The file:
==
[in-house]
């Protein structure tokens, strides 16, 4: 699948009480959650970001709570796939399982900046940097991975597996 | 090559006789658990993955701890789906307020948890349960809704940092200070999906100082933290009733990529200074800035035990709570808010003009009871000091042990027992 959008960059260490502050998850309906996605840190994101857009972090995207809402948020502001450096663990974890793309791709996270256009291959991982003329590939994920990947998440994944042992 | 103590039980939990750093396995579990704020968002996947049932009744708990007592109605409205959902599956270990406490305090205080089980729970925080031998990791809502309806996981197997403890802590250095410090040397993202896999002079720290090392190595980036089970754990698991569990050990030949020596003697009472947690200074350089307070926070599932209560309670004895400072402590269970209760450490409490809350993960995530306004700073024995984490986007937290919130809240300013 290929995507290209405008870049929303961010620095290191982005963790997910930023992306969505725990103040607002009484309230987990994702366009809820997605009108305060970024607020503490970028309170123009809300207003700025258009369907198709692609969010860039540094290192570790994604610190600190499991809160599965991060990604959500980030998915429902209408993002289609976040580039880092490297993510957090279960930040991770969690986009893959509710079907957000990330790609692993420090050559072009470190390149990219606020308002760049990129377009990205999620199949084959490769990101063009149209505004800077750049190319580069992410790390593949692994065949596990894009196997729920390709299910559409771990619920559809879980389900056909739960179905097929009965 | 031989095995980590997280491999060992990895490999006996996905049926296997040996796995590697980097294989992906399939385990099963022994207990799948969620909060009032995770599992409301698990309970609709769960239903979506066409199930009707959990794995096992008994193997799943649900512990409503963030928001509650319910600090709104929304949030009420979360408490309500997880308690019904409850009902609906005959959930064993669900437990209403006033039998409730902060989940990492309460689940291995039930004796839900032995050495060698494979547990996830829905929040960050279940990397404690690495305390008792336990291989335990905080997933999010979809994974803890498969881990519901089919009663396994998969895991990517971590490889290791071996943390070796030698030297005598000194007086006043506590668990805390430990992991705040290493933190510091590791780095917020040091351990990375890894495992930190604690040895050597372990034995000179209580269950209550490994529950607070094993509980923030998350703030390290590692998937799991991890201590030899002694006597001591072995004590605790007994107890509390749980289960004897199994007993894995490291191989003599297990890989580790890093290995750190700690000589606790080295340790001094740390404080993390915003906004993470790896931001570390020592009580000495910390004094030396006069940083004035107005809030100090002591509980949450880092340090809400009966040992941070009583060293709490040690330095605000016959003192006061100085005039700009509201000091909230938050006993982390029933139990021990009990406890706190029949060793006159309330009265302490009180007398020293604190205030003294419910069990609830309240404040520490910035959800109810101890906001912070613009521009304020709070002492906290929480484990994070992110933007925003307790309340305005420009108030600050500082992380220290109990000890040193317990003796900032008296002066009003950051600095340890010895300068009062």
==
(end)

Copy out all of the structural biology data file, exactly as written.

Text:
[in-house]
């Protein structure tokens, strides 16, 4: 699948009480959650970001709570796939399982900046940097991975597996 | 090559006789658990993955701890789906307020948890349960809704940092200070999906100082933290009733990529200074800035035990709570808010003009009871000091042990027992 959008960059260490502050998850309906996605840190994101857009972090995207809402948020502001450096663990974890793309791709996270256009291959991982003329590939994920990947998440994944042992 | 103590039980939990750093396995579990704020968002996947049932009744708990007592109605409205959902599956270990406490305090205080089980729970925080031998990791809502309806996981197997403890802590250095410090040397993202896999002079720290090392190595980036089970754990698991569990050990030949020596003697009472947690200074350089307070926070599932209560309670004895400072402590269970209760450490409490809350993960995530306004700073024995984490986007937290919130809240300013 290929995507290209405008870049929303961010620095290191982005963790997910930023992306969505725990103040607002009484309230987990994702366009809820997605009108305060970024607020503490970028309170123009809300207003700025258009369907198709692609969010860039540094290192570790994604610190600190499991809160599965991060990604959500980030998915429902209408993002289609976040580039880092490297993510957090279960930040991770969690986009893959509710079907957000990330790609692993420090050559072009470190390149990219606020308002760049990129377009990205999620199949084959490769990101063009149209505004800077750049190319580069992410790390593949692994065949596990894009196997729920390709299910559409771990619920559809879980389900056909739960179905097929009965 | 031989095995980590997280491999060992990895490999006996996905049926296997040996796995590697980097294989992906399939385990099963022994207990799948969620909060009032995770599992409301698990309970609709769960239903979506066409199930009707959990794995096992008994193997799943649900512990409503963030928001509650319910600090709104929304949030009420979360408490309500997880308690019904409850009902609906005959959930064993669900437990209403006033039998409730902060989940990492309460689940291995039930004796839900032995050495060698494979547990996830829905929040960050279940990397404690690495305390008792336990291989335990905080997933999010979809994974803890498969881990519901089919009663396994998969895991990517971590490889290791071996943390070796030698030297005598000194007086006043506590668990805390430990992991705040290493933190510091590791780095917020040091351990990375890894495992930190604690040895050597372990034995000179209580269950209550490994529950607070094993509980923030998350703030390290590692998937799991991890201590030899002694006597001591072995004590605790007994107890509390749980289960004897199994007993894995490291191989003599297990890989580790890093290995750190700690000589606790080295340790001094740390404080993390915003906004993470790896931001570390020592009580000495910390004094030396006069940083004035107005809030100090002591509980949450880092340090809400009966040992941070009583060293709490040690330095605000016959003192006061100085005039700009509201000091909230938050006993982390029933139990021990009990406890706190029949060793006159309330009265302490009180007398020293604190205030003294419910069990609830309240404040520490910035959800109810101890906001912070613009521009304020709070002492906290929480484990994070992110933007925003307790309340305005420009108030600050500082992380220290109990000890040193317990003796900032008296002066009003950051600095340890010895300068009062």